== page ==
EXAMPLE 7

The residual T cell receptor repertoire following depletion of alloreactivity is diverse. The CDR3 regions in 23 TCR Vβ subsets was amplified by polymerase chain reaction (PCR) and the resulting PCR products subjected to electropheresis and quantitative densitometry to assess the fragment length diversity of the CDR3 region within each TCR Vβ family. Previously, spectratyping has been used to assess the overall diversity within the human TCR repertoire, while qualitative changes in TCR diversity by spectratyping have been used as a measure of immune reconstitution in humans. (Gorochov, et al., 1998) In multiple CMV-seropositive subjects, T cells were initially stimulated with both CMV lysates and pooled alloantigenic PBMC. Following each stimulus, populations of CD4hiCD38+ and CD4intCD38 T cells were purified by cell sorting and analyzed the TCR Vβ diversity within each population by spectratyping (FIG. 5).

The CD4hiCD38+ population obtained after CMV stimulation was the most restricted, with many TCR Vβ subsets demonstrating repertoire restriction consistent with one or several clones responding to CMV. In contrast, the CD4hiCD38+ population isolated following alloantigen stimulation was more diverse, consistent with the large number of clones in the human TCR repertoire thought to be capable of responding to alloantigens (FIG. 5a). The CD4intCD38 T cell population, isolated following either CMV stimulation or stimulation using the alloantigen pool, was extremely diverse, as indicated by the Gaussian-appearing distribution of CDR3 fragment lengths within all TCR Vβ loci examined (FIG. 5b). These data demonstrate that following specific depletion of alloantigen-specific T cells, a T cell population not only capable of responding to a viral stimulus (e.g., CMV) but containing a broad TCR repertoire was preserved, reflecting the specificity of our depletion method.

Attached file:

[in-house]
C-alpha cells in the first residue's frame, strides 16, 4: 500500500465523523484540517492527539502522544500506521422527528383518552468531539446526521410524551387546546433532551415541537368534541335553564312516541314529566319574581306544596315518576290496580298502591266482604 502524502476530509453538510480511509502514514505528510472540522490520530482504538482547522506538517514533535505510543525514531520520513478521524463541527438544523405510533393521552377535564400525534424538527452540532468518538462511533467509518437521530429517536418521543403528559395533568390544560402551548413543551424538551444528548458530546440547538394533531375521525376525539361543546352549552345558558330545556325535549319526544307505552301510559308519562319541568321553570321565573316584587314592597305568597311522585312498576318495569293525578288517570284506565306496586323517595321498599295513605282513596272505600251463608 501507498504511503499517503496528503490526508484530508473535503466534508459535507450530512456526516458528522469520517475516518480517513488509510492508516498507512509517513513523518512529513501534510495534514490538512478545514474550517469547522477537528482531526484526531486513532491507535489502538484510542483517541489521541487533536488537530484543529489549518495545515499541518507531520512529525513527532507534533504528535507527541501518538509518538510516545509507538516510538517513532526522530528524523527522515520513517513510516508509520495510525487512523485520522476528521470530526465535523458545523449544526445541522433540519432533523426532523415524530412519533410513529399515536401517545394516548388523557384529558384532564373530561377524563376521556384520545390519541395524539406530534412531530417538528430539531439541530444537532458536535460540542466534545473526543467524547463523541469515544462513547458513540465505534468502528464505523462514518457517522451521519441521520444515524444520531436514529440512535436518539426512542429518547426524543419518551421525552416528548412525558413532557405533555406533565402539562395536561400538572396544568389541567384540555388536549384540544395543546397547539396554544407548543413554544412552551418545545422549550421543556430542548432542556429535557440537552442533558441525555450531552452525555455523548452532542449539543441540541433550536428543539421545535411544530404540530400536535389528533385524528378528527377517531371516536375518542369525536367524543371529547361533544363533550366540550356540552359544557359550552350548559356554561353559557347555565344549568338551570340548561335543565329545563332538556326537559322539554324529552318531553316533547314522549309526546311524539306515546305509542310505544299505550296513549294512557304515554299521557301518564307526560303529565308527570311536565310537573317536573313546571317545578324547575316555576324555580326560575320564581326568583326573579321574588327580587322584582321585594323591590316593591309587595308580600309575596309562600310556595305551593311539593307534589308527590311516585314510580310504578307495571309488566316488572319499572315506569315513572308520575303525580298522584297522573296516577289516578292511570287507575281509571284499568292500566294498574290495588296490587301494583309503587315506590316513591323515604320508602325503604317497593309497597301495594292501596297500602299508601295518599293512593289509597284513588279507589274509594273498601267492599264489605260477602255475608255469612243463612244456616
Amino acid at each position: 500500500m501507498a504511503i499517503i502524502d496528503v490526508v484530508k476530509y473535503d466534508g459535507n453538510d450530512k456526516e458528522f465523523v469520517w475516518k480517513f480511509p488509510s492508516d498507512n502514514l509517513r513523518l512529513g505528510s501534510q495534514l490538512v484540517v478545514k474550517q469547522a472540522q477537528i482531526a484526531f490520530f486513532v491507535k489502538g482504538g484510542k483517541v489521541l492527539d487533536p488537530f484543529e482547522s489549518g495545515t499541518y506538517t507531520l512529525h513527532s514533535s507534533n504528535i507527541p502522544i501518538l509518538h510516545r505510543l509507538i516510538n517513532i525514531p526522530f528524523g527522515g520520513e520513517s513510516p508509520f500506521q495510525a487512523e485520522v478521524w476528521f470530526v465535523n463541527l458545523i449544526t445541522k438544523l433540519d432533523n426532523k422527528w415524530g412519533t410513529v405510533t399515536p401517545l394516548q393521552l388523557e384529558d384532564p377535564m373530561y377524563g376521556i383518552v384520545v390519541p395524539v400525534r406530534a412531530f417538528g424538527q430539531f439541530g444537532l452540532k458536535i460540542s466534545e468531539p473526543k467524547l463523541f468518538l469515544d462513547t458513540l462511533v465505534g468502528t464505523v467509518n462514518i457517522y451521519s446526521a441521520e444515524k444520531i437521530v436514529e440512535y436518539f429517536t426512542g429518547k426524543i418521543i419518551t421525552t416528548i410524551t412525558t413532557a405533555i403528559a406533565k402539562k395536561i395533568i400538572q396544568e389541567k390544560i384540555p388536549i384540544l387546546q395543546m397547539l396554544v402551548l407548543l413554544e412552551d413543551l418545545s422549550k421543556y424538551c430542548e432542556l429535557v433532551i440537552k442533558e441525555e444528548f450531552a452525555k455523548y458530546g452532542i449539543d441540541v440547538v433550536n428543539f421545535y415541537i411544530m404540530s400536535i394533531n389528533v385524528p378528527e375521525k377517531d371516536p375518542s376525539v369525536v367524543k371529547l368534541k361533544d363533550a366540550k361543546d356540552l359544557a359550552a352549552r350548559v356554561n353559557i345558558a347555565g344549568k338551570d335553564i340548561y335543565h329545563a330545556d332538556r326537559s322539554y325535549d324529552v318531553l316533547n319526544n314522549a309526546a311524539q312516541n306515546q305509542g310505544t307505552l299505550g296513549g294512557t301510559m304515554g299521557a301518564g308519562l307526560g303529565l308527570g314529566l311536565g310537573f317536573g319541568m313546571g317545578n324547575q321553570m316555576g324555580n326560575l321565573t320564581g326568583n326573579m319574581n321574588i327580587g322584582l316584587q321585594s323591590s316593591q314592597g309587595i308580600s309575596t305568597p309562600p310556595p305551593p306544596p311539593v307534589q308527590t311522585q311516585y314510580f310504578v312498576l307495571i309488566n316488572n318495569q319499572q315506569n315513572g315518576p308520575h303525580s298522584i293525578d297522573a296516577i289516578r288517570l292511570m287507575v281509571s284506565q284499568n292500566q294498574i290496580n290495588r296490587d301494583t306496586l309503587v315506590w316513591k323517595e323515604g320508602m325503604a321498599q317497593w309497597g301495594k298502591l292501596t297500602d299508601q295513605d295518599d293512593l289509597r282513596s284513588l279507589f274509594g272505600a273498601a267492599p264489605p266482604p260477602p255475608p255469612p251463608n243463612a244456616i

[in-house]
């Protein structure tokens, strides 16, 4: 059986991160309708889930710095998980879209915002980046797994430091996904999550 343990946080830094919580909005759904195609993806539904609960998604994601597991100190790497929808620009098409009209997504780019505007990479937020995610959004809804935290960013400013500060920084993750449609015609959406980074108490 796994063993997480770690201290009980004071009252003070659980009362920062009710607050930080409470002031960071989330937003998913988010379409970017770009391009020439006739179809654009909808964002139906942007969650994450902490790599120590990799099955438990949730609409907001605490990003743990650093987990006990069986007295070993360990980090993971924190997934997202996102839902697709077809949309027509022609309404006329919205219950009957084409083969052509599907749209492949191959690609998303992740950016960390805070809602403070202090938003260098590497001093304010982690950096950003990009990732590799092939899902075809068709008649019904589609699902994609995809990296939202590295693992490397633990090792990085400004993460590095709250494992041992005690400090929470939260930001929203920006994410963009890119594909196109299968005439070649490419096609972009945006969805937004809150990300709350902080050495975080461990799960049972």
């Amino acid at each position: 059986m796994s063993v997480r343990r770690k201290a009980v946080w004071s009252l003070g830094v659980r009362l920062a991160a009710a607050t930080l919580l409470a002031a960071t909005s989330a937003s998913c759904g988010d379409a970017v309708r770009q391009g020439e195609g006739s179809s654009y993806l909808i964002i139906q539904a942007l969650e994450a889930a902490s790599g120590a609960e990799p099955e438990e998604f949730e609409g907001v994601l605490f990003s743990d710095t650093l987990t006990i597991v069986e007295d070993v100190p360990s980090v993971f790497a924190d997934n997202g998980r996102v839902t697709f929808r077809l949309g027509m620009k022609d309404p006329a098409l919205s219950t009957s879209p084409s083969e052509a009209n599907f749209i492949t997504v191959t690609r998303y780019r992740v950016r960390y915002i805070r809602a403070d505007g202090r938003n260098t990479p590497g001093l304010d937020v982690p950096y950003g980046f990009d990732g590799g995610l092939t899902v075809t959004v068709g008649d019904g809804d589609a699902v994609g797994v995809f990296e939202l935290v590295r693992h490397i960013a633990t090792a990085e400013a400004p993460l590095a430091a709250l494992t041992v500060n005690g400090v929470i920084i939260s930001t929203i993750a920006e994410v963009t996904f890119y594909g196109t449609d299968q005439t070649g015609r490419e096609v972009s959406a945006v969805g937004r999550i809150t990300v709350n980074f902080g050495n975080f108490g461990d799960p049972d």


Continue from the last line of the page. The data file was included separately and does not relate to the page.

EXAMPLE 8

Depletion of alloreactive T cells following stimulation using cryopreserved apheresis products preserves viral and third-patty alloantigen responses. In a proposed embodiment, clinical application of alloreactive T cell depletion will require the use of cryopreserved PBMC products used as stimulators in one-way MLR reactions to deplete specific alloreactivity against a single HLA mismatched recipient.